It's not what you asked for, but I believe it's what you need.

--Ethan


  #8  
Old November 13th 03, 08:40 PM
Carlos
external usenet poster
 
Posts: n/a
Default Transient response of actively filtered speakers

"Ethan Winer" <ethanw at ethanwiner dot com> wrote in message >...
> Carlos,
>
> > It's large but squareish (4.6 x 5.5 x 2.5 m) <

>
> As far as room acoustics is concerned that's a small room, and so it suffers
> from the same problems of skewed low frequency response that are common to
> all small rooms.


Well, I didn't make myself clear: it's largER than the one I had
before, where I didn't have problems like this. I know, I was just
lucky then.

> > there's always a big valley at the listening position, so I think the best

> solution is the sub. <
>
> A big dip in the bass range in a room that size is ALWAYS caused by acoutic
> interference due to reflections off the walls, floor, and ceiling.


Of course. That's exactly what LspCAD models and, from the looks of
it, quite accurately. But those reflections depend also on where the
loudspeaker is and where the listening position is, so a possible
solution is to move the source of the frequency band that gives
problems to a different location, provided you can't locate spatially
sounds in that band. I have made experiments in the past and, below
100 Hz, I can't.

It might
> be fun to build a sub, but it's the wrong approach. (Unless your main
> loudspeakers really are deficient in the bass range.) Not only will a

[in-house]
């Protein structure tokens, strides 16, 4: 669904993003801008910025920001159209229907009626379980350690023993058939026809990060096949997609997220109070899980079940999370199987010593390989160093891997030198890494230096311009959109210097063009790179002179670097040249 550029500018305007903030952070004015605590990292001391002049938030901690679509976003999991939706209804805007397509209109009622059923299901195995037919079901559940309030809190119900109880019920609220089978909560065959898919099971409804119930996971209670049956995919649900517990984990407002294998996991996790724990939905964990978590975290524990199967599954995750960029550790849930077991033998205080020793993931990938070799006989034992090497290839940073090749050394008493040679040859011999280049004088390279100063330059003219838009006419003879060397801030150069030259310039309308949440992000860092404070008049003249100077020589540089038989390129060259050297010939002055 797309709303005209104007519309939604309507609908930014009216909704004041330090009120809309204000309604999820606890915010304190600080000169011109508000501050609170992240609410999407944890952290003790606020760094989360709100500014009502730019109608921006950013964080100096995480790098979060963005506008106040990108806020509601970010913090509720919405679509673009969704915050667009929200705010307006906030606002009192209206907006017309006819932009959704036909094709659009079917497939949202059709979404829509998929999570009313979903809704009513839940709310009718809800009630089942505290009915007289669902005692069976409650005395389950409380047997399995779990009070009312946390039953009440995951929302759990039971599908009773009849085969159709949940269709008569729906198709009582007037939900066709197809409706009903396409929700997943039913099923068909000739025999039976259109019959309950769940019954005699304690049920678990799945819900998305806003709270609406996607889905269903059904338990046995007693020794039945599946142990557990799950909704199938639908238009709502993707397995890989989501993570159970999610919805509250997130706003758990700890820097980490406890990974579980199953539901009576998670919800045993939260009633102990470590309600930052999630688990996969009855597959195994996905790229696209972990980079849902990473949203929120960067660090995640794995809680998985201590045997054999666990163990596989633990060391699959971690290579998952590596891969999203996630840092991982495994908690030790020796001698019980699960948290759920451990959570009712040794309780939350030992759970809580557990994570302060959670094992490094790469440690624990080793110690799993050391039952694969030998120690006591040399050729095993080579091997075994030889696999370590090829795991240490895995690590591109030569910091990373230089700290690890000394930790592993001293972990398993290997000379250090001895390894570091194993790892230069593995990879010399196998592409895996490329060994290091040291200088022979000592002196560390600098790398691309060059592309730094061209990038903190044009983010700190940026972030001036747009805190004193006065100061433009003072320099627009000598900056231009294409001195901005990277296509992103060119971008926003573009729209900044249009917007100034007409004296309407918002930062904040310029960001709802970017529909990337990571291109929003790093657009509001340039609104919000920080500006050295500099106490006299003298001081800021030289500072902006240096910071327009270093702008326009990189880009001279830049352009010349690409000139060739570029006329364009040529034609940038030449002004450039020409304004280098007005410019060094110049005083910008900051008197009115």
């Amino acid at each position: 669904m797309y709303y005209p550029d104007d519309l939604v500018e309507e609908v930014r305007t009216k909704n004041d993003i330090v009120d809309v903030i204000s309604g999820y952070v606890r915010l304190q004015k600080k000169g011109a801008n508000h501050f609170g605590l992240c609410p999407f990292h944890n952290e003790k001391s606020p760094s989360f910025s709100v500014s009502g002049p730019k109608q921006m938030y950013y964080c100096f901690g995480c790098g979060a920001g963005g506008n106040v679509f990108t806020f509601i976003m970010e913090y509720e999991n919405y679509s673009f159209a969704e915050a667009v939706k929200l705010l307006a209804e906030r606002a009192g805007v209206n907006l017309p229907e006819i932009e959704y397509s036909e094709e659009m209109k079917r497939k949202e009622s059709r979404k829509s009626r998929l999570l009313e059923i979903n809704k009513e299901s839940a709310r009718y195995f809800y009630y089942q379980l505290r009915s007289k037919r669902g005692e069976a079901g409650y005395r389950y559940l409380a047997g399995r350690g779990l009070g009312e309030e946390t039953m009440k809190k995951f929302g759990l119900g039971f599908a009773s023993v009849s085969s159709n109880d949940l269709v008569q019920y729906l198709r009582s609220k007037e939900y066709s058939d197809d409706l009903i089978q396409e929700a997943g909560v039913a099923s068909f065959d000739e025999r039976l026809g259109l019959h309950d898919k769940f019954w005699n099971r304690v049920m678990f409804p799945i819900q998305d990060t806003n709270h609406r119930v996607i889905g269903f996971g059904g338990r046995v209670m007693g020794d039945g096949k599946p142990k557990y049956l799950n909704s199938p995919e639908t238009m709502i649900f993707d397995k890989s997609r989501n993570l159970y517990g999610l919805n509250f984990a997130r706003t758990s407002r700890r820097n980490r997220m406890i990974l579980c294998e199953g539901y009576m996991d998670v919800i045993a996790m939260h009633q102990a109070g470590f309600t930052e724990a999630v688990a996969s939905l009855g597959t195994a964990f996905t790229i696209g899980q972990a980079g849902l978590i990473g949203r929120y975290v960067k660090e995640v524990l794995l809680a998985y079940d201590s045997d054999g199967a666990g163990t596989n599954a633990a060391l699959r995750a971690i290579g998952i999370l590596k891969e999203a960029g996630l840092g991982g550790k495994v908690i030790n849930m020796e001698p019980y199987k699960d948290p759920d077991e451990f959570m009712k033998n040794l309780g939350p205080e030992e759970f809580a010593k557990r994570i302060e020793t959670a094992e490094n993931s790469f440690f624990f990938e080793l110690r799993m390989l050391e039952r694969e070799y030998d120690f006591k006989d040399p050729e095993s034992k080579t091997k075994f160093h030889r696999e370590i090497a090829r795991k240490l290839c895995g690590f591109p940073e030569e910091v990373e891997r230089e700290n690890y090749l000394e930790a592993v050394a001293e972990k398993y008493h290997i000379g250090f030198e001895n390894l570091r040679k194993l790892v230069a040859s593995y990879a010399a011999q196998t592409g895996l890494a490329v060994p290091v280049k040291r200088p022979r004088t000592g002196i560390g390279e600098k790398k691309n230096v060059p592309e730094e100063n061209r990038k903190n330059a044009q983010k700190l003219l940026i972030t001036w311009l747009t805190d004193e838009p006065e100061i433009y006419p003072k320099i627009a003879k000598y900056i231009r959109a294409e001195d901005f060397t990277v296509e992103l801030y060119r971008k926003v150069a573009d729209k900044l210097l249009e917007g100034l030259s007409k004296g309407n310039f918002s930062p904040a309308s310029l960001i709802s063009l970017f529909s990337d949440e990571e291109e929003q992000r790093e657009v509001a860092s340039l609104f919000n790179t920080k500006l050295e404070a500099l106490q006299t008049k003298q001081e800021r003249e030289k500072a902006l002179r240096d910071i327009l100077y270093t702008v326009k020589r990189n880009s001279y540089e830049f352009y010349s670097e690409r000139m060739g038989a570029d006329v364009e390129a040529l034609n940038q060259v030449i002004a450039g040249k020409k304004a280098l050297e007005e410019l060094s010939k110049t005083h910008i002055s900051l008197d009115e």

> subwoofer not solve the real problem, it will likely make things even worse.
> However, it will give you more "thump and boom" if that's all you care
> about.


Well, my main speakers are actually really good in the bass range, but
their bass range gets seriously screwed up by the room acoustics below
100 Hz, and, as I said, I can't move them and/or the listening
position around to improve that; however, the subwoofer, placed in a
certain spot, results in a very flat response (no "thump and boom")
below 100 Hz at the current listening position, so if I design and
build it properly, which I know how to do, and also design and build
properly a crossover that removes the problem band from the main
speakers and feeds it to the sub, which I also know how to do, I will
solve the problem.

I'm not saying other approaches, like changing the room acoustics,
won't work (though I doubt a very deep valley in the frequency
response like the one I have can be solved without very seriously and
disruptively altering the room), I'm just saying there's no reason why
the sub must be "the wrong approach" and "make things worse".

Just to clarify: I'm not adding a boom-box to my system to get more
"thump". I'm adding a very fine Scan-Speak 25W/8565 bass driver in a
closed box with maximally flat alignment adequately crossed over
(Active 4th-order Linkwitz-Riley) to the main speakers and with its
location carefully chosen to have the flattest possible FR. Frankly I
don't see what could be wrong with that.

Carlos
  #9  
Old November 13th 03, 08:40 PM
Carlos
external usenet poster
 
Posts: n/a
Default Transient response of actively filtered speakers

"Ethan Winer" <ethanw at ethanwiner dot com> wrote in message >...
> Carlos,
>
> > It's large but squareish (4.6 x 5.5 x 2.5 m) <

>
> As far as room acoustics is concerned that's a small room, and so it suffers
> from the same problems of skewed low frequency response that are common to
> all small rooms.


Well, I didn't make myself clear: it's largER than the one I had